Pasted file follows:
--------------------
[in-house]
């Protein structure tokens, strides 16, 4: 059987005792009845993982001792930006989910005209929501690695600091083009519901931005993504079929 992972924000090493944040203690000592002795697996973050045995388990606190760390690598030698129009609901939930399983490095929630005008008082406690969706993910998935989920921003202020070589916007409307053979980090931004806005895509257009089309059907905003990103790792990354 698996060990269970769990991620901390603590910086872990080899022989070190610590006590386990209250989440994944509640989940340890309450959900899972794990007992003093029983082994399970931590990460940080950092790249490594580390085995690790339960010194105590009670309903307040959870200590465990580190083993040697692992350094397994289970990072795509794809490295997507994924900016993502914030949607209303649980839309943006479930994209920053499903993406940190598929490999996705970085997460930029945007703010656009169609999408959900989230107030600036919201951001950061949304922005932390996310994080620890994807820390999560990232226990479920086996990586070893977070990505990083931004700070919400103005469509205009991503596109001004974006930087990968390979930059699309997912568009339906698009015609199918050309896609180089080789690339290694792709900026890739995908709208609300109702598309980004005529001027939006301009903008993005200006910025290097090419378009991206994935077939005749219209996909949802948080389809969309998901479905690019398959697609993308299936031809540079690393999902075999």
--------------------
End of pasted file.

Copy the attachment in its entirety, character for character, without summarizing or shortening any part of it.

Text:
[in-house]
């Protein structure tokens, strides 16, 4: 059987005792009845993982001792930006989910005209929501690695600091083009519901931005993504079929 992972924000090493944040203690000592002795697996973050045995388990606190760390690598030698129009609901939930399983490095929630005008008082406690969706993910998935989920921003202020070589916007409307053979980090931004806005895509257009089309059907905003990103790792990354 698996060990269970769990991620901390603590910086872990080899022989070190610590006590386990209250989440994944509640989940340890309450959900899972794990007992003093029983082994399970931590990460940080950092790249490594580390085995690790339960010194105590009670309903307040959870200590465990580190083993040697692992350094397994289970990072795509794809490295997507994924900016993502914030949607209303649980839309943006479930994209920053499903993406940190598929490999996705970085997460930029945007703010656009169609999408959900989230107030600036919201951001950061949304922005932390996310994080620890994807820390999560990232226990479920086996990586070893977070990505990083931004700070919400103005469509205009991503596109001004974006930087990968390979930059699309997912568009339906698009015609199918050309896609180089080789690339290694792709900026890739995908709208609300109702598309980004005529001027939006301009903008993005200006910025290097090419378009991206994935077939005749219209996909949802948080389809969309998901479905690019398959697609993308299936031809540079690393999902075999």